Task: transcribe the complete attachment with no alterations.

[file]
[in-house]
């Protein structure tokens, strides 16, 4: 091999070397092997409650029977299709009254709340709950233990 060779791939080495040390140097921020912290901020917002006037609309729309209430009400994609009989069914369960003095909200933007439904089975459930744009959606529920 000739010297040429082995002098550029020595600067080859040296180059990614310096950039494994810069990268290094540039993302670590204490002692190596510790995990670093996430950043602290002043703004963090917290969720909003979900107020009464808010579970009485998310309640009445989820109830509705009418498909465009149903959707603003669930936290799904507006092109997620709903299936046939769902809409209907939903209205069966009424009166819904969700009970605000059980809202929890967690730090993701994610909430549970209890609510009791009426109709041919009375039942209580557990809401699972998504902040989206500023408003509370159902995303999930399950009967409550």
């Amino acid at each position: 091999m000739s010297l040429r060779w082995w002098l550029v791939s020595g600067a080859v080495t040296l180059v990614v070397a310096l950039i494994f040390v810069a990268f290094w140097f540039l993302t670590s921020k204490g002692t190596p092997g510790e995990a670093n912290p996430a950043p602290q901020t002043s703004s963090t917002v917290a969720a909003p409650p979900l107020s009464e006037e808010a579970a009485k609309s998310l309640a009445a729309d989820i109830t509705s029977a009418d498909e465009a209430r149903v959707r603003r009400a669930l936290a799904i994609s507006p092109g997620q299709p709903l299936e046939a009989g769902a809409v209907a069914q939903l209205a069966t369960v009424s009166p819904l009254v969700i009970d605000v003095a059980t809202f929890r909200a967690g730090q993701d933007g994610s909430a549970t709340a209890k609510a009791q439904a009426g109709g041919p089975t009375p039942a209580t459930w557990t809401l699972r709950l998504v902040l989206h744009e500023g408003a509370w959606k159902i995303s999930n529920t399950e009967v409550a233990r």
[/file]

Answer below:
[in-house]
């Protein structure tokens, strides 16, 4: 091999070397092997409650029977299709009254709340709950233990 060779791939080495040390140097921020912290901020917002006037609309729309209430009400994609009989069914369960003095909200933007439904089975459930744009959606529920 000739010297040429082995002098550029020595600067080859040296180059990614310096950039494994810069990268290094540039993302670590204490002692190596510790995990670093996430950043602290002043703004963090917290969720909003979900107020009464808010579970009485998310309640009445989820109830509705009418498909465009149903959707603003669930936290799904507006092109997620709903299936046939769902809409209907939903209205069966009424009166819904969700009970605000059980809202929890967690730090993701994610909430549970209890609510009791009426109709041919009375039942209580557990809401699972998504902040989206500023408003509370159902995303999930399950009967409550």
């Amino acid at each position: 091999m000739s010297l040429r060779w082995w002098l550029v791939s020595g600067a080859v080495t040296l180059v990614v070397a310096l950039i494994f040390v810069a990268f290094w140097f540039l993302t670590s921020k204490g002692t190596p092997g510790e995990a670093n912290p996430a950043p602290q901020t002043s703004s963090t917002v917290a969720a909003p409650p979900l107020s009464e006037e808010a579970a009485k609309s998310l309640a009445a729309d989820i109830t509705s029977a009418d498909e465009a209430r149903v959707r603003r009400a669930l936290a799904i994609s507006p092109g997620q299709p709903l299936e046939a009989g769902a809409v209907a069914q939903l209205a069966t369960v009424s009166p819904l009254v969700i009970d605000v003095a059980t809202f929890r909200a967690g730090q993701d933007g994610s909430a549970t709340a209890k609510a009791q439904a009426g109709g041919p089975t009375p039942a209580t459930w557990t809401l699972r709950l998504v902040l989206h744009e500023g408003a509370w959606k159902i995303s999930n529920t399950e009967v409550a233990r």